Finally it stopped. Where am I? This time I was glad when the doors didn’t open. I pressed all the buttons again. “Please, elevator, get me out of here! Please, I want to go UP, not down.” The elevator shuddered and then shot upwards like a rocket being launched.

I jerked and woke up in my own bed. It took me a moment to realize that it was only a dream. What a relief! It must have been an elevator anxiety dream. I hate elevators anyhow.

When I got on the elevator that morning, I felt a bit nervous, but the elevator went right to my floor and opened, just like it always does. “It is all in my mind,” I thought. “It doesn’t know. It’s only a machine.”

But, I’m wondering if maybe I should just walk down the stairs from now on?

Copyright 2006 Sheila Moss
Posted in Humor, Work Humor | Tagged , , , , , , , , | 2 Comments

Another Year, Another Reunion


Wheadon Family FInal copy!-2

It was the weekend for our big family reunion in Tennessee. My mother’s family and my aunts and uncles from around the country meet in a town so small that the population is probably doubled by our presence. I get lost every time I try to find it. Did you know there are still actually towns that do not have an Interstate?

Anyhow, we only got lost once when we turned at 2.5 miles like the GPS said instead of going to the next corner where there was a large sign saying to turn right. So much for getting directions.

All my kinfolks were there. I think I must be getting old as I actually enjoyed seeing them. I used to hate going to these things. Now it is the next generation that whines and refuses to come instead of mine.

All my children and grandchildren were there. We are almost a family reunion without any other relatives. It was the first time all my grandchildren have all been together that I can recall. I was in grandma heaven.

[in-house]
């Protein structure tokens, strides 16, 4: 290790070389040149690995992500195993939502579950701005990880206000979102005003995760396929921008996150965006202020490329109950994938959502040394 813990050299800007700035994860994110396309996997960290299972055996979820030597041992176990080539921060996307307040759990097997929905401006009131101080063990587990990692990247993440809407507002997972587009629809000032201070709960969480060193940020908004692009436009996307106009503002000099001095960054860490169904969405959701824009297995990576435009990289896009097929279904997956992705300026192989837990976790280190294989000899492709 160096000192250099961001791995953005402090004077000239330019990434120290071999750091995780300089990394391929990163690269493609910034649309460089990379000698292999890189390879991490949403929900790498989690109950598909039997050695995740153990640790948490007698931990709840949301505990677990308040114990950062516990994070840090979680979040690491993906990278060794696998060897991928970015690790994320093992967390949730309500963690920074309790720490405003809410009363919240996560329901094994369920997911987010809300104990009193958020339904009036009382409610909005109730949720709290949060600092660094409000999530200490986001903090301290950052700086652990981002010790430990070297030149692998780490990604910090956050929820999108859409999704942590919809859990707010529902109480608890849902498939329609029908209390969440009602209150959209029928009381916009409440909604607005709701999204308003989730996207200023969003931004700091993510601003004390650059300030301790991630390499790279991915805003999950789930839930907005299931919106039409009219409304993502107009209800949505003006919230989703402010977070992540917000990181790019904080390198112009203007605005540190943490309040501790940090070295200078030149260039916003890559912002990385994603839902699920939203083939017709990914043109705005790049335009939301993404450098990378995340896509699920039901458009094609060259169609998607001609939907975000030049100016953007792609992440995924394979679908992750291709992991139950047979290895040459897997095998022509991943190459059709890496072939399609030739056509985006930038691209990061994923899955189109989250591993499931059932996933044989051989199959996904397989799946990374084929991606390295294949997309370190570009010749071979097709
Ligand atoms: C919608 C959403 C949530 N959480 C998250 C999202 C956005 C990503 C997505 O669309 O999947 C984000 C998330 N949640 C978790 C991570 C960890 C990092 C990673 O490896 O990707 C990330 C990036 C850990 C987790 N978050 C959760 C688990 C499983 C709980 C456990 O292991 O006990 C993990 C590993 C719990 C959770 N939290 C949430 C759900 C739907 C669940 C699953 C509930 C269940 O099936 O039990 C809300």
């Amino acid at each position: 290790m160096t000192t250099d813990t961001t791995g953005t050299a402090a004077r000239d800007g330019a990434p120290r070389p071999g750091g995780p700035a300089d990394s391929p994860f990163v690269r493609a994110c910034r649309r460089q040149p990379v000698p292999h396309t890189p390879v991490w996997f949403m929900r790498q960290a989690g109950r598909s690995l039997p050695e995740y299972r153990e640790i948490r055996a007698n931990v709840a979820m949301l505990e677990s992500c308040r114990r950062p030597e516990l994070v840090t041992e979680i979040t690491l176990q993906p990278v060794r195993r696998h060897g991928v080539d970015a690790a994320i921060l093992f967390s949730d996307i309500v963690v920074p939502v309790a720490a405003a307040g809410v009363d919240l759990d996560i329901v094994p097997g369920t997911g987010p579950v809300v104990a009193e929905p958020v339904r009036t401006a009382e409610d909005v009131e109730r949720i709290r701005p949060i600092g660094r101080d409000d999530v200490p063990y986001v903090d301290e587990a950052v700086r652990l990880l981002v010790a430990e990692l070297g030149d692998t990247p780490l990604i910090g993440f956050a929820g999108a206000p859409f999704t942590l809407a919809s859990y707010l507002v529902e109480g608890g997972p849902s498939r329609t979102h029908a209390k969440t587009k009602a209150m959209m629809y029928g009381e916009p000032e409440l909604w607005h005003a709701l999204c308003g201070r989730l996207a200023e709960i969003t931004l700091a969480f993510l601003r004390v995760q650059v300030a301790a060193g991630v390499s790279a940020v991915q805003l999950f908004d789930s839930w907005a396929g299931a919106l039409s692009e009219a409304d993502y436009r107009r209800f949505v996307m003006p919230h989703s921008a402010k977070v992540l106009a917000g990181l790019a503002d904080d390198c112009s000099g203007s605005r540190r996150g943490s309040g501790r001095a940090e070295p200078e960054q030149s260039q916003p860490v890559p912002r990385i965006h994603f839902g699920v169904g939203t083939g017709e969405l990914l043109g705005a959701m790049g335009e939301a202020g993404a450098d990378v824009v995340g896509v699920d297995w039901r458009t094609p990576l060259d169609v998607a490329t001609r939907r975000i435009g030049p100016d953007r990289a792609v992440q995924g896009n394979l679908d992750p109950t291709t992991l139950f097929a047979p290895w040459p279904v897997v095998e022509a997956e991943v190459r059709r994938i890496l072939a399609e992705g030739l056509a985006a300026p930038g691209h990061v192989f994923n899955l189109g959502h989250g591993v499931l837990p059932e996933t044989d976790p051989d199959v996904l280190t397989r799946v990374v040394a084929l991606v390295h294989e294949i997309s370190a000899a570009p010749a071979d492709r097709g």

My parents don’t travel much any more, but they had driven down with my sister from St. Louis, so it was a rare opportunity for all of us to be together. My mother is always hyper when around her relatives and had just realized that I write. “Watch what you say or it will end up in one of her columns,” she told everyone. That was really conducive to conversation.

Actually, I don’t remember anyone saying much that was worthy of repeating. My cousin reminded me that when we were in high school, he had to do a book report on “Lord Jim”. He didn’t read the book, but I apparently did and told him what it was about. He got an A and “Well Done” written on his paper in red. Don’t tell anyone.

I didn’t remember that incident, but I did remember that I never could do math, especially word problems, and I always had to go to his house for help with homework. We both went to the same high school. He also had a little sports car that I thought was cool because it turned corners at high speed without leaning.

A different cousin mentioned that we only live 50 miles apart but see each other only at the family reunion. That’s true. If it were not for reunions I wonder if we would never see each other at all, or if we would make the effort to get together more often?